A good first year for Pittsfield Suns
PITTSFIELD -- The Pittsfield Suns players have all scattered from their summer homes in Berkshire County, back to their hometowns to prepare for another year at college.
They left Pittsfield without a championship trophy. But Suns manager Jamie Keefe said that he would still call the first Futures League season for the Suns a success on the field.
"On the field, we certainly didn't reach our goal -- which was to make the playoffs," said Keefe. "I learned a lot from the players and around the league. I learned a lot more about how to put these teams together. We have to start a heck of a lot earlier than we did.
"Overall, while we didn't reach our goal of making the playoffs, we had a lot of fun in the last few weeks, trying to put the push on."
Pittsfield finished its inaugural season with a 27-25 record. They dropped four of their last six games which undoubtedly figured in their not making the playoffs.
The Suns finished 12 games behind regular-season champion Nashua, but only 21 2 games behind Brockton, the last of the four playoff teams in the Futures League.
"We went 16-9 in the last 25 games and that sure made it fun," said Keefe. "With six games to go, we still had an opportunity to slide into one of those playoffs.
"It was a really fun group to share it with. I appreciate what the players put on the line for me, for us in Pittsfield in the last couple of weeks."
The Suns were fairly successful in the standings as they were one of five teams in the nine-team Futures League to finish over .500. In addition, three Pittsfield players ended up on the league leaders list at the end of the year.
Mike RoBards, a left-handed pitcher from San Diego State, was fourth in the league with 55 strikeouts. RoBards pitched in 12 games, started 10 and threw 611 3 innings. He had a 4-4 record but a solid 2.94 earned-run average.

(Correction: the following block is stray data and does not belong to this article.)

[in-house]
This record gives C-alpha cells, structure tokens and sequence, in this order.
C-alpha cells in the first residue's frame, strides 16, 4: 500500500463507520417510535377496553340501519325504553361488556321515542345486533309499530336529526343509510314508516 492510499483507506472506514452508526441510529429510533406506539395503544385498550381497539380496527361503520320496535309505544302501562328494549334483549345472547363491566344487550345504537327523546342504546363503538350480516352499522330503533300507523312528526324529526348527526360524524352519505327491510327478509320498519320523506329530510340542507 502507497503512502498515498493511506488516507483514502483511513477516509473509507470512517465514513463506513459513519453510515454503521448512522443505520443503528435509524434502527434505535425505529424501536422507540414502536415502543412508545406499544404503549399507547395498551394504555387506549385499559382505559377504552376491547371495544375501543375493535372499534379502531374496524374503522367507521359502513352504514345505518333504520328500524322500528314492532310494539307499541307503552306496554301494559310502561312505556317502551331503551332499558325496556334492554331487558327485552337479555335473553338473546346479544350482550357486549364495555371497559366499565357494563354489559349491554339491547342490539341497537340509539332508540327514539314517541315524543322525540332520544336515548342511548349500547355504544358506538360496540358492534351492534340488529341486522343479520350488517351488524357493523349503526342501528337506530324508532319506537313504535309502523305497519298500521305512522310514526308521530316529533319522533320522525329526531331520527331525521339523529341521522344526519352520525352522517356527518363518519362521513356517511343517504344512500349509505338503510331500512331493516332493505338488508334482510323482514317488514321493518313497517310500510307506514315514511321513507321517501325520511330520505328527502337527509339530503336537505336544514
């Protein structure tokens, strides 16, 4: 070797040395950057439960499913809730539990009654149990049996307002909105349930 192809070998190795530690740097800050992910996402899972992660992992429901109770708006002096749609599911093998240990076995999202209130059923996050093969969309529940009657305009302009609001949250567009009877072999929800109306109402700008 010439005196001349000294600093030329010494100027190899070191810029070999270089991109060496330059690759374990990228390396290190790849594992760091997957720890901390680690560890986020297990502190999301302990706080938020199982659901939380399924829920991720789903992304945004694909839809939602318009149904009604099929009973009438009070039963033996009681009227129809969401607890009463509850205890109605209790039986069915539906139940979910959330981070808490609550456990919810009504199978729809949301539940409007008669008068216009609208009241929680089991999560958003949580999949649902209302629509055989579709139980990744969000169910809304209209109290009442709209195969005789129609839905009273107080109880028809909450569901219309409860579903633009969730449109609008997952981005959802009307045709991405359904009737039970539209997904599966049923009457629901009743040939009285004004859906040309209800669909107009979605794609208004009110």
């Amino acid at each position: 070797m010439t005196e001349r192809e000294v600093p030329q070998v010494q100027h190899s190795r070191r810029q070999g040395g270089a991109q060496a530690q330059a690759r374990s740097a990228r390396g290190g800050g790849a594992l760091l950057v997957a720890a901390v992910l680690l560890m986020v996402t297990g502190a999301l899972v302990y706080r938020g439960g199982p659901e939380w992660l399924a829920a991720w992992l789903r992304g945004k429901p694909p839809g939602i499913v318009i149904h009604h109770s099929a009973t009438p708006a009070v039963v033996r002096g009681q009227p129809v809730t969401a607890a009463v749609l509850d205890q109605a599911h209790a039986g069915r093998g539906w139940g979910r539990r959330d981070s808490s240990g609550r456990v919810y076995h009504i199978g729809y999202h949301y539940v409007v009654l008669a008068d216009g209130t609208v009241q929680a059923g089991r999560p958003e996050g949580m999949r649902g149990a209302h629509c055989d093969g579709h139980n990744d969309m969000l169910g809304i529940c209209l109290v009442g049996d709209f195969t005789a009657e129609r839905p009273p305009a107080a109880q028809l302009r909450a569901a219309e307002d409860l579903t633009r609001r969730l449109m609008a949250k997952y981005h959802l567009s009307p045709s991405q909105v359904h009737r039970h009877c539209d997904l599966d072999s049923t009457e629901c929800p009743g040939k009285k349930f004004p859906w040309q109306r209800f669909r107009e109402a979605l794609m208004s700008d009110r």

Pittsfield reliever Adam Krebs of Keystone College, who paced the Suns with three saves, also was tied for sixth in the league with five wins.
Offensively, outfielder/first baseman Ryan Deitrich found himself in the mix for the home run and runs batted in titles. Deitrich, a right-handed slugger from the University of Pennsylvania, was tied for fourth with eight home runs and tied for sixth in the league with 35 RBI.
Keefe said he would bestow co-most valuable player honors on infielder Chad Funkhouser and outfielder Jimmy Ricoy.
Keefe said that his team's longest slump came while Funkhouser was on the sidelines with an elbow injury. Ricoy, Keefe said, just wouldn't come out of the lineup -- whether he was banged up or not.
The Suns' skipper, who came to the Futures League from a career in affiliated and independent pro baseball, said he was surprised by the level of play in the league.
"It was a lot better than I thought it was going to be," said Keefe. "The game is slower [than pro baseball], but man, it was a lot faster than I thought it was going to be. There were guys on this ball club and throughout the league who can play at the next level."
In preparation for 2012, Keefe had limited opportunities to find players who were, New England born and bred or New England collegians. Now with a full off-season to work, he is looking forward to jumping into the deep end of the talent pool.
"We're looking at not only giving opportunities for all of these kids in New England," he said, "but when we go to some of the other schools outside of New England,
"There are so many good players in New England. I need to spend the fall at different colleges, watching guys play," said Keefe. "The nice part is I'll sit down and put an email together that I'll send to New England coaches. I everybody to give me three or four names of guys at their school that they'd like to play and try to get a step up."
The Pittsfield manager said that positive reviews from the 2012 Pittsfield Suns players will only help when he goes out to recruit players for next season.
"Every one of them that is eligible wants to come back next year," said Keefe. "That says a lot about Pittsfield, baseball in Pittsfield, and how they were treated by the fans."
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